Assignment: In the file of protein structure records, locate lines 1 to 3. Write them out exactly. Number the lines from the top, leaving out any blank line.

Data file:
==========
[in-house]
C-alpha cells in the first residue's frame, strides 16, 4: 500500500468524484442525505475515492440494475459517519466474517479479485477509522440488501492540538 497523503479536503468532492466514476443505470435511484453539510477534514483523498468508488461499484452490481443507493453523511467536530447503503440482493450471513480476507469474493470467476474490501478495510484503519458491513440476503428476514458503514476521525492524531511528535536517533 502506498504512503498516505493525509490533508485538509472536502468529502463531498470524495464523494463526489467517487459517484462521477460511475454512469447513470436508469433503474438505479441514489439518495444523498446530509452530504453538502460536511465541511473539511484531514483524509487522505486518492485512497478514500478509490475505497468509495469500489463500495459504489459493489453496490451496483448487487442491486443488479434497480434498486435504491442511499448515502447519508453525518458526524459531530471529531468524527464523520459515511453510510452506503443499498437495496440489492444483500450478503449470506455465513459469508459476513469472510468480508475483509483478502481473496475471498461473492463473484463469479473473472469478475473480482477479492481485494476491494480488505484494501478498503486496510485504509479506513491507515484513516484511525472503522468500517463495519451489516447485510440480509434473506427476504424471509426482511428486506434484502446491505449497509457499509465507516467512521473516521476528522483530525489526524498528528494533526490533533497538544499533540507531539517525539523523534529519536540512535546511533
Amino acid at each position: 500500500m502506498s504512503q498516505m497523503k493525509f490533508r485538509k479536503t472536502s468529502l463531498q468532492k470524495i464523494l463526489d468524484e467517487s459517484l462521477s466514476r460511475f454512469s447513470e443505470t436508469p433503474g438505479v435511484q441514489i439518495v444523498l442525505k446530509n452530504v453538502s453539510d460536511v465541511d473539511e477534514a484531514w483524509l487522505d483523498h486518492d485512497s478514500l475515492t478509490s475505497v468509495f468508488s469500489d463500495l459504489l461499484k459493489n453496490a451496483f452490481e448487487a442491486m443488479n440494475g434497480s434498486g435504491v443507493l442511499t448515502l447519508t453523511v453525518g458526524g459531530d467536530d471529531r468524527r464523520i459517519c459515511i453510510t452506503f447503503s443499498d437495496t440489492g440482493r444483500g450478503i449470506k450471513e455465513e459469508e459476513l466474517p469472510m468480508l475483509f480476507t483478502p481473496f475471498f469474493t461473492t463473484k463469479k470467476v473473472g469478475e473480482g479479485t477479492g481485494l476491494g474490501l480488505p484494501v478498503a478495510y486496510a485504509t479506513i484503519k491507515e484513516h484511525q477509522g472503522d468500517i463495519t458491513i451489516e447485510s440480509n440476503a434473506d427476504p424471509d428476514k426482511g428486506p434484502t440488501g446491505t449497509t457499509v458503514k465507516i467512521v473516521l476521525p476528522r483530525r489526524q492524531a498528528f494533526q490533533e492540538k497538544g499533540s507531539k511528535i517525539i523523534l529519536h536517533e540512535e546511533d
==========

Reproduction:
[in-house]
C-alpha cells in the first residue's frame, strides 16, 4: 500500500468524484442525505475515492440494475459517519466474517479479485477509522440488501492540538 497523503479536503468532492466514476443505470435511484453539510477534514483523498468508488461499484452490481443507493453523511467536530447503503440482493450471513480476507469474493470467476474490501478495510484503519458491513440476503428476514458503514476521525492524531511528535536517533 502506498504512503498516505493525509490533508485538509472536502468529502463531498470524495464523494463526489467517487459517484462521477460511475454512469447513470436508469433503474438505479441514489439518495444523498446530509452530504453538502460536511465541511473539511484531514483524509487522505486518492485512497478514500478509490475505497468509495469500489463500495459504489459493489453496490451496483448487487442491486443488479434497480434498486435504491442511499448515502447519508453525518458526524459531530471529531468524527464523520459515511453510510452506503443499498437495496440489492444483500450478503449470506455465513459469508459476513469472510468480508475483509483478502481473496475471498461473492463473484463469479473473472469478475473480482477479492481485494476491494480488505484494501478498503486496510485504509479506513491507515484513516484511525472503522468500517463495519451489516447485510440480509434473506427476504424471509426482511428486506434484502446491505449497509457499509465507516467512521473516521476528522483530525489526524498528528494533526490533533497538544499533540507531539517525539523523534529519536540512535546511533
Amino acid at each position: 500500500m502506498s504512503q498516505m497523503k493525509f490533508r485538509k479536503t472536502s468529502l463531498q468532492k470524495i464523494l463526489d468524484e467517487s459517484l462521477s466514476r460511475f454512469s447513470e443505470t436508469p433503474g438505479v435511484q441514489i439518495v444523498l442525505k446530509n452530504v453538502s453539510d460536511v465541511d473539511e477534514a484531514w483524509l487522505d483523498h486518492d485512497s478514500l475515492t478509490s475505497v468509495f468508488s469500489d463500495l459504489l461499484k459493489n453496490a451496483f452490481e448487487a442491486m443488479n440494475g434497480s434498486g435504491v443507493l442511499t448515502l447519508t453523511v453525518g458526524g459531530d467536530d471529531r468524527r464523520i459517519c459515511i453510510t452506503f447503503s443499498d437495496t440489492g440482493r444483500g450478503i449470506k450471513e455465513e459469508e459476513l466474517p469472510m468480508l475483509f480476507t483478502p481473496f475471498f469474493t461473492t463473484k463469479k470467476v473473472g469478475e473480482g479479485t477479492g481485494l476491494g474490501l480488505p484494501v478498503a478495510y486496510a485504509t479506513i484503519k491507515e484513516h484511525q477509522g472503522d468500517i463495519t458491513i451489516e447485510s440480509n440476503a434473506d427476504p424471509d428476514k426482511g428486506p434484502t440488501g446491505t449497509t457499509v458503514k465507516i467512521v473516521l476521525p476528522r483530525r489526524q492524531a498528528f494533526q490533533e492540538k497538544g499533540s507531539k511528535i517525539i523523534l529519536h536517533e540512535e546511533d